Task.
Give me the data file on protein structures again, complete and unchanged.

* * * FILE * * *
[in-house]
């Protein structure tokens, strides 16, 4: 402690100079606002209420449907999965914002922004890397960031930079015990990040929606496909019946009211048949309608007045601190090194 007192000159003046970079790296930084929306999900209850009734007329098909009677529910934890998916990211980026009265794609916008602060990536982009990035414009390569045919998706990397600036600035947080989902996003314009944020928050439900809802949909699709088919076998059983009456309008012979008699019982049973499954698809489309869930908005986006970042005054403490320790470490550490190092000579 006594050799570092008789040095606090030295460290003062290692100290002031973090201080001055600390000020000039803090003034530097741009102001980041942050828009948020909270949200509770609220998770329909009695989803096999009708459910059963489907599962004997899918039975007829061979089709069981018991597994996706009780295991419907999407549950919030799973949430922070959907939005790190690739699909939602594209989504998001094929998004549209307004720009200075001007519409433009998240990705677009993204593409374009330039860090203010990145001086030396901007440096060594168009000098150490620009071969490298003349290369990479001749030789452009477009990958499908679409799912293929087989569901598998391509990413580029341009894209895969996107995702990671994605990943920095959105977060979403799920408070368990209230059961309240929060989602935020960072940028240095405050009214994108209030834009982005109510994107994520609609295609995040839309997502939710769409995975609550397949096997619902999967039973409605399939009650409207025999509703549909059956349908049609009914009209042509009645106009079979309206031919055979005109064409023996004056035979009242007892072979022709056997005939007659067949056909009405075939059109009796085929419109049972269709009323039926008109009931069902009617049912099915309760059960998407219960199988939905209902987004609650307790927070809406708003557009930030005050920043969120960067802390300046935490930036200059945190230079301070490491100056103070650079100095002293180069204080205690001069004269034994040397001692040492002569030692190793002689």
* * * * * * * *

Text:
[in-house]
């Protein structure tokens, strides 16, 4: 402690100079606002209420449907999965914002922004890397960031930079015990990040929606496909019946009211048949309608007045601190090194 007192000159003046970079790296930084929306999900209850009734007329098909009677529910934890998916990211980026009265794609916008602060990536982009990035414009390569045919998706990397600036600035947080989902996003314009944020928050439900809802949909699709088919076998059983009456309008012979008699019982049973499954698809489309869930908005986006970042005054403490320790470490550490190092000579 006594050799570092008789040095606090030295460290003062290692100290002031973090201080001055600390000020000039803090003034530097741009102001980041942050828009948020909270949200509770609220998770329909009695989803096999009708459910059963489907599962004997899918039975007829061979089709069981018991597994996706009780295991419907999407549950919030799973949430922070959907939005790190690739699909939602594209989504998001094929998004549209307004720009200075001007519409433009998240990705677009993204593409374009330039860090203010990145001086030396901007440096060594168009000098150490620009071969490298003349290369990479001749030789452009477009990958499908679409799912293929087989569901598998391509990413580029341009894209895969996107995702990671994605990943920095959105977060979403799920408070368990209230059961309240929060989602935020960072940028240095405050009214994108209030834009982005109510994107994520609609295609995040839309997502939710769409995975609550397949096997619902999967039973409605399939009650409207025999509703549909059956349908049609009914009209042509009645106009079979309206031919055979005109064409023996004056035979009242007892072979022709056997005939007659067949056909009405075939059109009796085929419109049972269709009323039926008109009931069902009617049912099915309760059960998407219960199988939905209902987004609650307790927070809406708003557009930030005050920043969120960067802390300046935490930036200059945190230079301070490491100056103070650079100095002293180069204080205690001069004269034994040397001692040492002569030692190793002689």